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Is Miguel Montero the Diamondbacks’ problem?

Analytics supporters want to remove all human emotion and pretend that sports are played by robots in a vacuum.

Former players believe sabermetricians are still bitter from being cut at the 7th grade tryout and devoted their life to prove they should have made the team through the use of numbers.

Of course, those are the extremes abut the gulf between each side is extremely vast. A former player will believe in chemistry, protection and clutch. Analytics guys are dead set to prove that none of those exist.

Kevin Towers says the Diamondbacks are using analytics but they don’t need to trumpet their use or be a slave to it. A sabermetrician would argue that Towers can’t possibly be using analytics correctly because the trades engineered by the Diamondbacks can’t be justified through the filter of analytics.

Keith Law said there is no war going on between the analytics departments and the old-school way of thinking. I think he’s right as long as the analytics side feels they’re being listened to. The proof is in how the Diamondbacks are perceived by sabermetricians and how strongly they are opposed to the “Diamondback way.”

I think the only way to settle the debate is for both sides to give in on sacred cows that each hold dear. I’ll offer trades, not of players, but of fundamental issues that each side must give up in order to get their way on something else. If you believe in the old-school, Miguel Montero is the ball and chain on the entire Diamondbacks offense and must be traded.

TRADE: Closers for Protection

The analytics side must give up the idea that your best reliever needs to come in to get out of a jam in the 7th inning because that’s harder to do than simply get three outs in the 9th. This idea completely eliminates the human element of preparedness. A bullpen of human beings like to have surprises eliminated. A tough lefty likes to know when the opponent’s lefty hits in the order so he’s thinking along with the manager of when he might go into the game. Now, he can work with the bullpen coach to warm up in accordance with the plan he’s about to execute.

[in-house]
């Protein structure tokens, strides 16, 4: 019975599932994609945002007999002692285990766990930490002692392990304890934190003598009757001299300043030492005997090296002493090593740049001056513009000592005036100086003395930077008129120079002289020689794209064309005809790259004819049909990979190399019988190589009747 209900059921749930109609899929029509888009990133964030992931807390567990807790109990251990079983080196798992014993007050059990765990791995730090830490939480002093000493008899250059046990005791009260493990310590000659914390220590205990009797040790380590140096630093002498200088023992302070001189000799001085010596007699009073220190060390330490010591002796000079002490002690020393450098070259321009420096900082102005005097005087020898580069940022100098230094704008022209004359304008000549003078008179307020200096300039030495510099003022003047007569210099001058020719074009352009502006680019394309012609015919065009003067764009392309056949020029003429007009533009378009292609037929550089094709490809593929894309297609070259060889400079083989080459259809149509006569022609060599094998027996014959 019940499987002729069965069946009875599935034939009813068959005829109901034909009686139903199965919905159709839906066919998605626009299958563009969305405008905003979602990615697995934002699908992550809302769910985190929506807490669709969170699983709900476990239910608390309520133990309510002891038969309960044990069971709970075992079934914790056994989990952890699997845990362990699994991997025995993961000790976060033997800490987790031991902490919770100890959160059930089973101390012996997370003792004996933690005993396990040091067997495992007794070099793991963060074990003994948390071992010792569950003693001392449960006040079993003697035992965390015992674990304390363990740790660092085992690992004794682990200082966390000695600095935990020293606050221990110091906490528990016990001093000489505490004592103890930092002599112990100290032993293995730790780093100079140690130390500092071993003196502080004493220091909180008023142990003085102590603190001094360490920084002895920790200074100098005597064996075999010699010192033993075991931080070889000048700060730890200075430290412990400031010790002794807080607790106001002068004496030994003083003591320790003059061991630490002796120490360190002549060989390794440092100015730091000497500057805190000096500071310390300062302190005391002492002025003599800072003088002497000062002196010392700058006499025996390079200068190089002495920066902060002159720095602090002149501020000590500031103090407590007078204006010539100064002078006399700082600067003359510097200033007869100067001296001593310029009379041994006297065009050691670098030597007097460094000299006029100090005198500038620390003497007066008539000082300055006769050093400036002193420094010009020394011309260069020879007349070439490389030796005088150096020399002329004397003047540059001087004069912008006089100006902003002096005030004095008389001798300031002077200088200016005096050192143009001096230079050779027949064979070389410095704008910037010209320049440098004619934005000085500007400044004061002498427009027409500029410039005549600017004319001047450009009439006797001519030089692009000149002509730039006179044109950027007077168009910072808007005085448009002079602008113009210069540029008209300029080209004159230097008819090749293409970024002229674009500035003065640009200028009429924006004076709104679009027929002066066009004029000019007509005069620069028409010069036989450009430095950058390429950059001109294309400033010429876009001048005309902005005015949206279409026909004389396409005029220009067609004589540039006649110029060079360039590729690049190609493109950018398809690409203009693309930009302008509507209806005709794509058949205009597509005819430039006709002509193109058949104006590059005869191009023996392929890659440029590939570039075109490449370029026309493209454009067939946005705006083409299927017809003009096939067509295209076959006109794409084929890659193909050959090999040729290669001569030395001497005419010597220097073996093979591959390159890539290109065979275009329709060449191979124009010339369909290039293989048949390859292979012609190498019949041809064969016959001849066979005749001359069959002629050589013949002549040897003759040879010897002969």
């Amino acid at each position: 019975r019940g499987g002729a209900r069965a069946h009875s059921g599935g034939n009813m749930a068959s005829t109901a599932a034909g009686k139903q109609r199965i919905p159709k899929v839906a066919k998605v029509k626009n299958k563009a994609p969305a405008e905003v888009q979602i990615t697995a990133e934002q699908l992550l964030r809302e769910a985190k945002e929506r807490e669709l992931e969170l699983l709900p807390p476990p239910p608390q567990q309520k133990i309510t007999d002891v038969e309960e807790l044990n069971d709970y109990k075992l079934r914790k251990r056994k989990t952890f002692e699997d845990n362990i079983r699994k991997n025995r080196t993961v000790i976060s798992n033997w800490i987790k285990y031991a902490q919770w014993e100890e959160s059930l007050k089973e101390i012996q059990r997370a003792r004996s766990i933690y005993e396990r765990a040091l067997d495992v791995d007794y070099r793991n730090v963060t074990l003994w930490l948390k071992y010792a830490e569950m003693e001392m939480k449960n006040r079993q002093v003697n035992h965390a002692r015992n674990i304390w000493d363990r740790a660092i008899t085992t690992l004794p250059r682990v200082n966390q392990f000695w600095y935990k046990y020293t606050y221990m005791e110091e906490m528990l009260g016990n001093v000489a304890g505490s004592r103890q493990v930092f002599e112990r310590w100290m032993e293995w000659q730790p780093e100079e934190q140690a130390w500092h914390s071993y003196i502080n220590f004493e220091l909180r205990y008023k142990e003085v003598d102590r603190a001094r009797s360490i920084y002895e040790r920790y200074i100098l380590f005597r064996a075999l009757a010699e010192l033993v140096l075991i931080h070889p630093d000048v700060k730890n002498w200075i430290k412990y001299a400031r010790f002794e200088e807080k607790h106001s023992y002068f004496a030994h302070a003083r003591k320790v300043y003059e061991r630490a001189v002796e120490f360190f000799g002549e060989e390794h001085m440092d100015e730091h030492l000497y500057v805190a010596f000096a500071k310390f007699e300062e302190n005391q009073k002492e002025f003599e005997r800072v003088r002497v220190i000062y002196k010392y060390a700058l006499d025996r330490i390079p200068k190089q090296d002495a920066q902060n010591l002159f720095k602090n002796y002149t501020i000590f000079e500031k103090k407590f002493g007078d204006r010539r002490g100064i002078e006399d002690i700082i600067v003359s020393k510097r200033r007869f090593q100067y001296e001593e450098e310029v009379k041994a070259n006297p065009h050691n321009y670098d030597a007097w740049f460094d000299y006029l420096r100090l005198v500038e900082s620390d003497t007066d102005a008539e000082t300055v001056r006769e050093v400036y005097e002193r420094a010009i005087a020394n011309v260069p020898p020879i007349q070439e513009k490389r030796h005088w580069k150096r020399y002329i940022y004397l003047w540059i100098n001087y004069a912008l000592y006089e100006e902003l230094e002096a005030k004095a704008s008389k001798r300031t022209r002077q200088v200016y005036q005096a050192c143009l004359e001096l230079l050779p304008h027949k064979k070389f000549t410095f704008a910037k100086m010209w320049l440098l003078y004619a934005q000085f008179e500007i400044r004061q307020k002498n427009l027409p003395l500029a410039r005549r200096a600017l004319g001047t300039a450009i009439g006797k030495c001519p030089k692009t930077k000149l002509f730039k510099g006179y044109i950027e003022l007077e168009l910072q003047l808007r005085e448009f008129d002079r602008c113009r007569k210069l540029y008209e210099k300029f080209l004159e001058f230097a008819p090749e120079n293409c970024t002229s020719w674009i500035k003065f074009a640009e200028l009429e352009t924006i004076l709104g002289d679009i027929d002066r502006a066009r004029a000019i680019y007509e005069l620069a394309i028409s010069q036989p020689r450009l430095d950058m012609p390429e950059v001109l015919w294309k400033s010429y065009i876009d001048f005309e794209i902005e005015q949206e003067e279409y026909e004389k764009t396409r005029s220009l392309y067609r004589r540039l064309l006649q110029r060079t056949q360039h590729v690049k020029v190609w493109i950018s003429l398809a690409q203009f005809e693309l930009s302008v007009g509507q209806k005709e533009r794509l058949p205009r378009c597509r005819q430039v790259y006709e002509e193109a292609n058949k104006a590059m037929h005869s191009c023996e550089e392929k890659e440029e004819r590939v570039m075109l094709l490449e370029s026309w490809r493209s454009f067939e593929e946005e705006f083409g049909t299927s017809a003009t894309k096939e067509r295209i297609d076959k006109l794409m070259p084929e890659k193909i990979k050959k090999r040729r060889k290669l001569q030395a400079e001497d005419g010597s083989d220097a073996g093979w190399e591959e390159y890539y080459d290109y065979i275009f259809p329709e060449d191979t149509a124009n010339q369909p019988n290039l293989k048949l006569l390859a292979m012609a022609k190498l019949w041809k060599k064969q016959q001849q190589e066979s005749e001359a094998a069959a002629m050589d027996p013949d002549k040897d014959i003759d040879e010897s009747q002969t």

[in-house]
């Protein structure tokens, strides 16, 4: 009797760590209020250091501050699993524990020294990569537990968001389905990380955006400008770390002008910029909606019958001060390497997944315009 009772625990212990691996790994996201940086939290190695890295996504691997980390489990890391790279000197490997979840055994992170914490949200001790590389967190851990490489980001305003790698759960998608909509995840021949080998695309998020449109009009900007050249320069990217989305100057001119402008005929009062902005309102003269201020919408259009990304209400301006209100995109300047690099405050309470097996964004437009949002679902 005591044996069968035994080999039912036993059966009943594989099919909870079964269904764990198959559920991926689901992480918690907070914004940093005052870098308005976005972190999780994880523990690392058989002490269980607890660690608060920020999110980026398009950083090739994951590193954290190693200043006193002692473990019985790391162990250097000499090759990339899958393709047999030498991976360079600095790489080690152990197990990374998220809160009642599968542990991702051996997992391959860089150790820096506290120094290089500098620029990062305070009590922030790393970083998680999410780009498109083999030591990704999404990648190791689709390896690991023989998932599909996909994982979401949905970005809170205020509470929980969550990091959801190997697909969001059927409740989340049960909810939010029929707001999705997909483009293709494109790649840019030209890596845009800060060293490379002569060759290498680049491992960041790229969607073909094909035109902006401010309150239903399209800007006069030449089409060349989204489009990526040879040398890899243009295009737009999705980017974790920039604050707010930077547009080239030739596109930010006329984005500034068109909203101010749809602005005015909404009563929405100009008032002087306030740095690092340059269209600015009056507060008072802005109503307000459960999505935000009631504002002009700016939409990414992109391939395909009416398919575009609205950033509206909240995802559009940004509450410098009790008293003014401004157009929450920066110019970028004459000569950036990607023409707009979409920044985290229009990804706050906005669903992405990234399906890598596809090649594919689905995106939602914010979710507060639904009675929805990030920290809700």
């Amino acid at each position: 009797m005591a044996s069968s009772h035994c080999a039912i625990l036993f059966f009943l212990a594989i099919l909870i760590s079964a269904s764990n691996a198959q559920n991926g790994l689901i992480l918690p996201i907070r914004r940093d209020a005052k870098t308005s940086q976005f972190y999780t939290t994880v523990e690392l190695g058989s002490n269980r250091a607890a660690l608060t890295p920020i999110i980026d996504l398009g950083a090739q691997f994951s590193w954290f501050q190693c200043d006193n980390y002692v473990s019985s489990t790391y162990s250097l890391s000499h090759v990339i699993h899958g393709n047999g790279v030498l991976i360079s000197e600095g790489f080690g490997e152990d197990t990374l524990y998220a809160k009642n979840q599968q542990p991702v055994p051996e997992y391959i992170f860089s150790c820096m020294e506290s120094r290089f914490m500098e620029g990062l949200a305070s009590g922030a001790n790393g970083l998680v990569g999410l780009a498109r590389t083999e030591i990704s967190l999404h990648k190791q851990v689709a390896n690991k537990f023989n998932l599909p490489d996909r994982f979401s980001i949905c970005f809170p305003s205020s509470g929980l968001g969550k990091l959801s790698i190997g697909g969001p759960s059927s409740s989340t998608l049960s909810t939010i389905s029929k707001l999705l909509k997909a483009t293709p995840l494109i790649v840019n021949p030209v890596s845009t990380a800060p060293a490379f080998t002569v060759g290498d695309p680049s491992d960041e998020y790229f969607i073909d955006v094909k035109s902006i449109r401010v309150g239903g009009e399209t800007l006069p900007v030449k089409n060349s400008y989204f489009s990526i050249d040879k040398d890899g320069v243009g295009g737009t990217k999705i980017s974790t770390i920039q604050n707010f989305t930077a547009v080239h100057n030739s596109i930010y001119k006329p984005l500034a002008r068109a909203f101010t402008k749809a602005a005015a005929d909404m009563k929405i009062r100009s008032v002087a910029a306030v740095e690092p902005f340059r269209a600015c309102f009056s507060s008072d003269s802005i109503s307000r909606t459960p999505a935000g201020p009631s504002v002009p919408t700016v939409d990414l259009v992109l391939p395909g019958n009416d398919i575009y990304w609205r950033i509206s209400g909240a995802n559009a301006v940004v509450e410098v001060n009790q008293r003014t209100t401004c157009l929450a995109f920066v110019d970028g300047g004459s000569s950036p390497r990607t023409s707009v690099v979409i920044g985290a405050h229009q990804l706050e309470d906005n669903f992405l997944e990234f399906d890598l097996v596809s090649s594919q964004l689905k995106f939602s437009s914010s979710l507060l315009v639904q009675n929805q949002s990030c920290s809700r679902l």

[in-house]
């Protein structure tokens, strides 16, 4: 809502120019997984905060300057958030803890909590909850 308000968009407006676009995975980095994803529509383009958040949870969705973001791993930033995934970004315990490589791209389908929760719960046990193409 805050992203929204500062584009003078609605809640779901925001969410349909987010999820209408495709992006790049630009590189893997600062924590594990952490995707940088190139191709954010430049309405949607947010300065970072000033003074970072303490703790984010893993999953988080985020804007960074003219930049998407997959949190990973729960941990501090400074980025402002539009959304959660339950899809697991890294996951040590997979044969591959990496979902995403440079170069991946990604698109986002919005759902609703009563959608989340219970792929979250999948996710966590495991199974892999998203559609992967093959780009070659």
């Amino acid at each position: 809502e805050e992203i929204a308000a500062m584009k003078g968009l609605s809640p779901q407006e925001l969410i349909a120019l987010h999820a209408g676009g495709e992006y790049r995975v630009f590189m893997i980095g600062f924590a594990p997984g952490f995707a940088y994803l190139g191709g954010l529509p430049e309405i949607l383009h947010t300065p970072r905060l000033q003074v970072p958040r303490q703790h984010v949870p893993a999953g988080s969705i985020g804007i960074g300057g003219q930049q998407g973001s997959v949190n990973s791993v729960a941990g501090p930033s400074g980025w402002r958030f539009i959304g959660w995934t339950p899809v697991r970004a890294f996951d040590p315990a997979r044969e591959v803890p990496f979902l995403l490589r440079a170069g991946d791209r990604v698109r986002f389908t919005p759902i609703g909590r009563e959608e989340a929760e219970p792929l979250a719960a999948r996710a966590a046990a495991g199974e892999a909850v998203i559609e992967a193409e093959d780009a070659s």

The sabermetrician completely ignores the effect pressure has on human beings. It’s harder to get the last three outs of the game because the reliever has a fear of failure hanging over him. No matter what happens in the seventh, the offense can still win the game and bailout a reliever. If a closer chokes, the game ends. That’s pressure and not everyone is equipped to handle pressure. Example: Chad Qualls, a great 8th inning pitcher and a disaster as a closer.

Old-school must accept that the stats show protection doesn’t exist. It’s simple, a pitcher is nervous to face Paul Goldschmidt so he throws him nothing to hit and takes his chances with the cleanup hitter. With protection, the belief is a pitcher is now more inclined to challenge Goldschmidt due to his desire to avoid pitching to the on deck hitter with Goldschmidt on base. It sounds so logical, but it’s time to let it die.

Getting Goldschmidt out is still determined by a pitcher’s ability to execute a game plan to exploit his weaknesses. The man standing on deck does not affect that ability. From Goldschmidt’s perspective, how much better do you think a potential MVP is going to do just because a scary man bats next? Right now, Goldschmidt is batting 52 points higher when Martin Prado is behind him versus Montero. If you believe in protection, that means pitchers are so fearful of a .267 hitting Prado that they give Goldschmidt better pitches to hit versus facing Goldschmidt when he bats ahead of the .261 hitting Montero. If you believe in protection, explain how .006 difference in batting average for Prado and Montero translates to Goldschmidt batting .328 instead of .276.

Goldschmidt bats 1.000 hitting ahead of Ender Inciarte, .750 with Cody Ross, the aforementioned Prado drops Goldschmidt to .328, Eric Chavez has helped Goldschmidt to a .307 clip, Goldy gets a hit on 30 percent of his at-bats when Aaron Hill is in the cleanup spot and Montero embarrasses the entire organization by only lifting Goldy to .276. Arizona will be forced to cut Pennington because Goldschmidt is 0-for-1 when Cliff is standing on deck.

I’m sorry, but you can’t get me to believe a range of hitters batting between Inciarte’s .163 and Prado’s .267 does a thing to Goldschmidt’s ability to get a hit or the pitcher’s ability to get him out. I believed in protection, but there’s too many examples of a hitter’s performance staying consistent no matter who batted behind him. In the case of Goldy, there is a big difference between Prado and Montero but I think we’re safe in saying Prado isn’t scaring anyone.

Since protection does not exist, Montero stays.

Tomorrow: Clutch vs. Chemistry